Hammurabi’s law code thus set the standard for future codes in dealing strictly with the evidence of the crime and setting a specific punishment for that crime. What decided one’s guilt or innocence, however, was the much older method of the Ordeal, in which an accused person was sentenced to perform a certain task (usually being thrown into a river or having to swim a certain distance across a river) and, if they succeeded, they were innocent and, if not, they were guilty. Hammurabi’s code stipulates that: “If a man’s wife has been pointed out because of another man, even though she has not been caught with him, for her husband’s sake she must plunge into the divine river.” The woman who did so and survived the ordeal would be recognized as innocent, but then her accuser would be found guilty of false witness and punished by death. The ordeal was resorted to regularly in what were considered the most serious crimes, adultery and sorcery, because it was thought these two infractions were most likely to undermine social stability. Sorcery, to an ancient Mesopotamian, would not have exactly the same definition as it does in the modern day but would be along the lines of performing acts that went against the known will of the gods -- acts which reflected on oneself the kind of power and prestige only the gods could lay claim to. Tales of evil sorcerers and sorceresses are found throughout many periods of Mesopotamian history, and the writers of these tales always have them meet with a bad end as, it seems, they also did when submitted to the Ordeal.
Hammurabi’s Death & Legacy
By 1755 BCE, when he was the undisputed master of Mesopotamia, Hammurabi was old and sick. In the last years of his life his son, Samsu-Iluna, had already taken over the responsibilities of the throne and assumed full reign in 1749 BCE. The conquest of Eshnunna had removed a barrier to the east that had buffered the region against incursions by people such as the Hittites and Kassites. Once that barrier was gone, and news of the great king weakening spread, the eastern tribes prepared their armies to invade. Hammurabi died in 1750 BCE, and Samsu-Iluna was left to hold his father’s realm against the invading forces while also keeping the various regions of Babylonia under control of the city of Babylon; it was a formidable task of which he was not capable. The vast kingdom Hammurabi had built during his lifetime began to fall apart within a year of his death, and those cities that had been part of vassal states secured their borders and announced their autonomy. None of Hammurabi’s successors could put the kingdom back together again, and first the Hittites (in 1595 BCE), then the Kassites invaded. The Hittites sacked Babylon and the Kassites inhabited and re-named it. The Elamites, who had been so completely defeated by Hammurabi decades before, invaded and carried off the stele of Hammurabi’s Law Code which was discovered at the Elamite city of Susa in 1902 CE.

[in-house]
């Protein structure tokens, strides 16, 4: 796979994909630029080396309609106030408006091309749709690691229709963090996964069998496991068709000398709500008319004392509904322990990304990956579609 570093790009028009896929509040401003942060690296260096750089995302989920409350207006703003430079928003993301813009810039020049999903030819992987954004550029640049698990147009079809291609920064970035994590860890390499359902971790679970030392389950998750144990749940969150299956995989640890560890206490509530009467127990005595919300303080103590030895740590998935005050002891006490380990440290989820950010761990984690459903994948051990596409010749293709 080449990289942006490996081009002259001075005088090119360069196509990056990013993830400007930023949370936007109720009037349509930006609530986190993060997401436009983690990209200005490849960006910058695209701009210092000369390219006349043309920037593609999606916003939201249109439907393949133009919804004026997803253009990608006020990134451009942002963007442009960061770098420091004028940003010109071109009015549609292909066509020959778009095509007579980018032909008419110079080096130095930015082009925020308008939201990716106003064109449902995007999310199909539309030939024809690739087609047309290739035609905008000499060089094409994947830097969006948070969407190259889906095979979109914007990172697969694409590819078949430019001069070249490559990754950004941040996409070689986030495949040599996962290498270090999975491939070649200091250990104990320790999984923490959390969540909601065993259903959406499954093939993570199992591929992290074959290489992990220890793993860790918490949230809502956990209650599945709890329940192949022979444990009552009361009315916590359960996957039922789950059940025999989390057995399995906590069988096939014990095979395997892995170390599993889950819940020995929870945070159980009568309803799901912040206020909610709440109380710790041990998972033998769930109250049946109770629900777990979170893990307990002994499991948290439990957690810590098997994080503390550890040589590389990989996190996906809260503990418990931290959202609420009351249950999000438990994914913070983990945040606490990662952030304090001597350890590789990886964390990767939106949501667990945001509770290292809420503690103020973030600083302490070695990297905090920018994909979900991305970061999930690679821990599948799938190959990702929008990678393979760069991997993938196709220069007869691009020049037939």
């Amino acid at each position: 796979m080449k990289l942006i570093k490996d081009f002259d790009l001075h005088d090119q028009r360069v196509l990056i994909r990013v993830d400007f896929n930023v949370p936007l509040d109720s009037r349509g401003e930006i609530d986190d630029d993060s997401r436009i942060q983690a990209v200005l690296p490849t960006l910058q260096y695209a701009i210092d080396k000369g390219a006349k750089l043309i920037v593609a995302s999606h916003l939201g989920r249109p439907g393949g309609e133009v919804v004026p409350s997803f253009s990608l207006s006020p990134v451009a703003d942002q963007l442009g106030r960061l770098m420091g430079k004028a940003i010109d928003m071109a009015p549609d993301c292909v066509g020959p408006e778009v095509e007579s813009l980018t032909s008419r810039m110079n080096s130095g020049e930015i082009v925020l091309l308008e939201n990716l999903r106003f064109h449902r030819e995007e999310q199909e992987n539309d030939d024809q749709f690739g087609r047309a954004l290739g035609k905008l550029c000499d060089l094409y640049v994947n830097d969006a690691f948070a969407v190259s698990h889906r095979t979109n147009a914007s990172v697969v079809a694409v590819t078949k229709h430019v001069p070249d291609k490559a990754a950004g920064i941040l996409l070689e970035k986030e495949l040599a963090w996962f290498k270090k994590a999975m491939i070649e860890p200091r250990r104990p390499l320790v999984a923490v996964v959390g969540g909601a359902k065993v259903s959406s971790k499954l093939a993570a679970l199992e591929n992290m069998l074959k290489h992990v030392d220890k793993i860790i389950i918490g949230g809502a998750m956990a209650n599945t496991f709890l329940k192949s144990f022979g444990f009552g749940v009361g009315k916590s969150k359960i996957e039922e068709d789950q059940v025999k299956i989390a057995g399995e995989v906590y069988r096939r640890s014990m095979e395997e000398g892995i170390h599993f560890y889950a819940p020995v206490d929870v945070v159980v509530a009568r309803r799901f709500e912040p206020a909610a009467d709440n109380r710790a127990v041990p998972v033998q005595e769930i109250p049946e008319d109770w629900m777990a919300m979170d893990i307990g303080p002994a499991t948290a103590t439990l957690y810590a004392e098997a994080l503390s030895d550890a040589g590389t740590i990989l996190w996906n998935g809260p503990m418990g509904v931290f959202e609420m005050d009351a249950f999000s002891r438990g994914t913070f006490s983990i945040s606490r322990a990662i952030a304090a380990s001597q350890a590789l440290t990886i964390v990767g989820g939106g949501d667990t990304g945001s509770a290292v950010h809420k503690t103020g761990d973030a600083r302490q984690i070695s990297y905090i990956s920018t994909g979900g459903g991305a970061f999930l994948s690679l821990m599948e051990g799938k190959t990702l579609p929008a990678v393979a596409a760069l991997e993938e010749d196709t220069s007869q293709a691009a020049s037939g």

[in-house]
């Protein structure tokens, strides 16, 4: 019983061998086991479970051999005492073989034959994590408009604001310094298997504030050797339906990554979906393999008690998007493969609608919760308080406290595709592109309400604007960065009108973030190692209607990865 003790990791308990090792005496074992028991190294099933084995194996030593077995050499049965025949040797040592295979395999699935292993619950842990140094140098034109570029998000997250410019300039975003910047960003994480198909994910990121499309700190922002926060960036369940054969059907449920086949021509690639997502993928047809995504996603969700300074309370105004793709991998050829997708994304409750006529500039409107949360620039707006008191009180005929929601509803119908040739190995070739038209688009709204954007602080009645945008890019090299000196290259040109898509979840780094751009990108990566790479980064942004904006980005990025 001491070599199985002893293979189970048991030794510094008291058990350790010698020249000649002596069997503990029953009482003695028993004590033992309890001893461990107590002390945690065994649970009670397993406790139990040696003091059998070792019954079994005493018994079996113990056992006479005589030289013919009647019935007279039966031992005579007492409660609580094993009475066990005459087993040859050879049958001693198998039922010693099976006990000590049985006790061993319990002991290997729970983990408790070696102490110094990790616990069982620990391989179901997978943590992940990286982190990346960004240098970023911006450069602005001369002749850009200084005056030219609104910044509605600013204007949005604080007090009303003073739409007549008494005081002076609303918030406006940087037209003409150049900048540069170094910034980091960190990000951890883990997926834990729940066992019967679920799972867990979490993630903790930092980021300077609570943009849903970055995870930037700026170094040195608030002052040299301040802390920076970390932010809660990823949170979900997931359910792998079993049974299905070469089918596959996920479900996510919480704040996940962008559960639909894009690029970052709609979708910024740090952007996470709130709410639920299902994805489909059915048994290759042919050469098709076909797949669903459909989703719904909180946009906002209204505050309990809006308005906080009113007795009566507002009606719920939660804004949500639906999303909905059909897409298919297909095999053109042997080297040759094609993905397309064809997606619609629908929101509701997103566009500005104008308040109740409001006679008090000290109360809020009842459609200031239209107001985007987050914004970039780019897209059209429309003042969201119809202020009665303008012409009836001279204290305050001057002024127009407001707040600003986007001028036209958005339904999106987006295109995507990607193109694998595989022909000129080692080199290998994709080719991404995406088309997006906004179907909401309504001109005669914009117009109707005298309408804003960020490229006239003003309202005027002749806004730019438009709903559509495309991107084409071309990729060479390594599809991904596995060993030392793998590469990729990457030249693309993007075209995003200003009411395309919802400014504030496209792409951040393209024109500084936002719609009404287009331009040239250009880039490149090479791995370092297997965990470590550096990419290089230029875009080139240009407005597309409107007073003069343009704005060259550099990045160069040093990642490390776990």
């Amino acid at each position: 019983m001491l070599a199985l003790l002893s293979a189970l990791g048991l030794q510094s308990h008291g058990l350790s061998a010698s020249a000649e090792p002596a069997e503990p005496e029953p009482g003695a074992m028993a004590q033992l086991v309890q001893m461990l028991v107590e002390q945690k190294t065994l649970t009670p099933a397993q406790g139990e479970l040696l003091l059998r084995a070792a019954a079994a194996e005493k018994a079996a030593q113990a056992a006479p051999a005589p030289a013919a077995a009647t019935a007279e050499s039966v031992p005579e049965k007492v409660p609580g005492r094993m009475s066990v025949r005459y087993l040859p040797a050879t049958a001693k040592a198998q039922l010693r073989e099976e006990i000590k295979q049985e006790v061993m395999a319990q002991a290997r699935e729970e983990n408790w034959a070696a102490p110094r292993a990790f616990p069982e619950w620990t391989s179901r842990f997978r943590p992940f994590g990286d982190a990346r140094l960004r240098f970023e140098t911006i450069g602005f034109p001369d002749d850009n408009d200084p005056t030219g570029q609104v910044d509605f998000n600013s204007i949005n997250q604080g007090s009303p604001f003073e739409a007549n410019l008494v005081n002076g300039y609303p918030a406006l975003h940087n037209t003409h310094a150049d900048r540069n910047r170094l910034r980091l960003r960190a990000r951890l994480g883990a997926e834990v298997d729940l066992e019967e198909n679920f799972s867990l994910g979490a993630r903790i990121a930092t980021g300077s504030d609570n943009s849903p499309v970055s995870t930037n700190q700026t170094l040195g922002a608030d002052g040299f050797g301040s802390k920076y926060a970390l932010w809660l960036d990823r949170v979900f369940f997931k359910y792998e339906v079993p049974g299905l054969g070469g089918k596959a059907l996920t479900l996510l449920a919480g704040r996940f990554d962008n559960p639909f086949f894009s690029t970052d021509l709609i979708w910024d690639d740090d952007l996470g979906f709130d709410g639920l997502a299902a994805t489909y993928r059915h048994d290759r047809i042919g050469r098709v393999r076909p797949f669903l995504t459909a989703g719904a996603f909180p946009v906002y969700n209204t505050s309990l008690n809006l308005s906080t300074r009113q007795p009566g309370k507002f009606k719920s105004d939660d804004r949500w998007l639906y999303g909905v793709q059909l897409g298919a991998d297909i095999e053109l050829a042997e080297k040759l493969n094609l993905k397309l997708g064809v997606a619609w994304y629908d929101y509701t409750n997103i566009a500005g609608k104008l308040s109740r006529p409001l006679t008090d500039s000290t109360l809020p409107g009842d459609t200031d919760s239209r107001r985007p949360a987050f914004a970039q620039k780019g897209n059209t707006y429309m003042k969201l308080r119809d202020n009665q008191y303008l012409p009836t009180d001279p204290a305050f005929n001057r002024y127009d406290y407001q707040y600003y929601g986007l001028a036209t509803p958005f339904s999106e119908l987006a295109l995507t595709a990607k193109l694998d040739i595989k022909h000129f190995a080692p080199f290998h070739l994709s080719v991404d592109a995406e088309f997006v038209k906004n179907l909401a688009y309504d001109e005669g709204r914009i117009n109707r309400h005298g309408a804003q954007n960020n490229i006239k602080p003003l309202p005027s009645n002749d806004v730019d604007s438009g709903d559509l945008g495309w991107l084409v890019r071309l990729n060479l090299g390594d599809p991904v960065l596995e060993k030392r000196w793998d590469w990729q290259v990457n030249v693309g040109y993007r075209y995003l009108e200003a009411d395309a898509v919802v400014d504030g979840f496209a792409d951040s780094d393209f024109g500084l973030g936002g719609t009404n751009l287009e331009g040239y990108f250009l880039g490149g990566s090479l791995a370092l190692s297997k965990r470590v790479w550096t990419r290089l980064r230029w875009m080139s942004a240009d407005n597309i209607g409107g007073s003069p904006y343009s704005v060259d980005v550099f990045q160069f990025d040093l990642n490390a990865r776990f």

Hammurabi is best remembered today as a law giver whose code served as a standard for later laws but, in his time, he was known as the ruler who united Mesopotamia under a single governing body in the same way Sargon the Great of Akkad had done centuries before. He linked himself with great imperialists like Sargon the Great by proclaiming himself “the mighty king, king of Babylon, king of the Four Regions of the World, king of Sumer and Akkad, into whose power the god Bel has given over land and people, in whose hand he has placed the reins of government” and, just like Sargon (and others), claimed his legitimate rule was ordained by the will of the gods. Unlike Sargon the Great, however, whose multi-ethnic empire was continually torn by internecine strife, Hammurabi ruled over a kingdom whose people enjoyed relative peace following his conquest. The historian Gwendolyn Leick writes, “Hammurabi remains one of the great kings of Mesopotamia, an outstanding diplomat and negotiator who was patient enough to wait for the right time and then ruthless enough to achieve his aims without stretching his resources too far” (83). It is a testimony to his rule that, unlike Sargon of Akkad or his grandson Naram-Sin from earlier times, Hammurabi did not have to re-conquer cities and regions repeatedly but, having brought them under Babylonian rule, was, for the most part, interested in improving them and the standard of living of the inhabitants (a notable exception being Mari, of course). His legacy as a law giver reflects his genuine concern for social justice and the betterment of the lives of his people.
- Bertman, S. Handbook to Life in Ancient Mesopotamia. Oxford University Press, 2003.
- Bottéro, J. Everyday Life in Ancient Mesopotamia. Johns Hopkins University Press, 2001.
- Durant, W. Our Oriental Heritage. Simon & Schuster, 1954.
- Kriwaczek, P. Babylon: Mesopotamia and the Birth of Civilization. Thomas Dunne Books, 2010.
- Leick, G. The A to Z of Mesopotamia. Scarecrow Press, 2010.